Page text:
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An unexpected surge in public support for the Dutch far-right could pave the way for veteran anti-Islam politician Geert Wilders to play a pivotal role in the formation of the next government after parliamentary elections on Wednesday.
A Maurice de Hond poll over the weekend found Wilders’ Freedom party (PVV) tied in first place with the liberal VVD party of outgoing Prime Minister Mark Rutte, indicating that a rightwing coalition was the most likely outcome, according to analysts.
A Labour-Green alliance of parties was trailing behind in third place, along with New Social Contract, a recently formed centre-right party that is likely to be indispensable to any ruling coalition.
Even if the Hond opinion poll proves to be an unreliable outlier with its projection that Wilders’s party will win 26 seats in the 150-seat assembly, a rightwing government is unlikely to take office without the Freedom party’s backing.
“To build a majority rightwing coalition, the support of Wilders is required,” said Sarah de Lange, professor of politics at the University of Amsterdam.
Wilders may need to back the government from the outside, she added, as some parties including NSC have refused to go into a coalition with him. It would be the second time the Freedom party has supported a government since 2010, when Wilders backed a Rutte minority cabinet for two years.
The new VVD leader replacing Rutte, Dilan Yeşilgöz-Zegerius, 46, had told the Financial Times she could work with Wilders, saying: “We don’t exclude anybody.” But on Sunday, after the poll came out, she admitted there were “huge differences” between her and Wilders.
All parties on the right share a desire to cut immigration, solve the housing crisis and stimulate the economy as people struggle with high inflation and slow growth.
Wilders, 60, has long been a fixture of Dutch politics, with his swept back mane of blond hair and phalanx of bodyguards the government has provided after he received death threats in response to his campaign to ban the Koran.
As a critic of Islam, he followed in the footsteps of Pim Fortuyn — a charismatic politician who was murdered in 2002 by a Dutch leftwing activist who said he wanted to show solidarity with Muslims in the Netherlands.
Wilders was briefly challenged by younger far-right figures — notably Thierry Baudet, whose Forum for Democracy topped the polls with 15 per cent in 2019 provincial elections. That party has since deflated because of internal differences and Baudet’s flirtation with fascism and conspiracy theories.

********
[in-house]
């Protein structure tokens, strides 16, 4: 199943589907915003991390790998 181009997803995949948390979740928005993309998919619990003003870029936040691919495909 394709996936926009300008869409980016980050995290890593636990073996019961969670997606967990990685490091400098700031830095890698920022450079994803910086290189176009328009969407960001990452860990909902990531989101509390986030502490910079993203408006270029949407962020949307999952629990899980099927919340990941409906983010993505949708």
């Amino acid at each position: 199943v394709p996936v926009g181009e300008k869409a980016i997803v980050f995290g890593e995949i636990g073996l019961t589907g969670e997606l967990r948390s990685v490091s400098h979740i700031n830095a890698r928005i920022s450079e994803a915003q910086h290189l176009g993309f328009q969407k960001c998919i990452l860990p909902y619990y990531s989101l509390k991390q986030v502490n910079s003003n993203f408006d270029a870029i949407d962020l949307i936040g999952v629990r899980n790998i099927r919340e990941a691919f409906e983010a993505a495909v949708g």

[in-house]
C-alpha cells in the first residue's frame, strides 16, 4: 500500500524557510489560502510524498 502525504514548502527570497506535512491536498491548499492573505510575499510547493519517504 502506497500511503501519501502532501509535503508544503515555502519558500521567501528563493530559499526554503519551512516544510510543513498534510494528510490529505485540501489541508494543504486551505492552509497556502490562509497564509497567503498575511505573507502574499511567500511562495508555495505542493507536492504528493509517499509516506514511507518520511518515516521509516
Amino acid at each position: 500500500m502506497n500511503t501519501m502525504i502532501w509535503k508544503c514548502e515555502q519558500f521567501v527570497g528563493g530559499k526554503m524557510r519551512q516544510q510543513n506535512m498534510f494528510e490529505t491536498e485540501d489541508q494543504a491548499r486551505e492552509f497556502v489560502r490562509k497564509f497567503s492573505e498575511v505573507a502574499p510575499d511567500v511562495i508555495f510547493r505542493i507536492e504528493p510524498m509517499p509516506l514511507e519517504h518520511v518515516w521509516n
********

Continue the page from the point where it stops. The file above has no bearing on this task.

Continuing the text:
Wilders has recently moderated his language to appear more palatable to potential coalition partners, saying he could drop his proposed ban on mosques and the Koran.
That move seems in particular aimed at NSC, which was set up in August by former Christian Democrat Pieter Omtzigt. The NSC is polling around 15 per cent and has ruled out joining forces with Wilders, although that leaves open the possibility of the Freedom party backing them from outside government.
“Constitutional rights include freedom of expression and freedom of religion. The election manifesto of Wilders contains ‘no mosques, no Korans’ among other lines. That is a clear violation of the Dutch constitution,” said NSC.
Omtzigt recently told the FT he was leftwing on economics and rightwing on social values and immigration. A perceived outsider who lives in Enschede on the German border far from Amsterdam and The Hague, he has become the new cipher for the countryside, where he is scooping up voters who previously backed agrarian movements.
The NSC is expected to win more than 20 seats, making it indispensable to any coalition, said Barbara Vis, professor of politics at Utrecht University.
“Omtzigt has also stated that he is in favour of a minority cabinet, which leaves open the possibility that the Freedom party could act as a support party in a similar way that it supported the 2010 Rutte government,” said Vis. She added that at least four parties would be needed to get a majority.
Meanwhile, Frans Timmermans’ attempt to lead a combined Labour and Green party into government is struggling. Timmermans quit his job as European commissioner for climate and environment policy to try to prevent his country swinging further to the right.
But his alliance and its most obvious ally, the progressive Liberal D66 group, are forecast to only muster about 30 seats. D66 is the second-biggest party in the outgoing government coalition and has ensured it pursued ambitious climate policies. They quit over a plan to tighten immigration controls.
But with many voters still to make up their minds, Timmermans has been touring TV studios and addressing rallies to fire up those opposed to the prospect of Wilders getting into government.
“We have to become the biggest party in order to prevent a rightwing government,” said the Labour-Green parties, in reference to the largest political alliance having the right to try first to form a coalition government. “This is the very reason why we united our parties: if we want to prevent a rightwing government we have to work together.”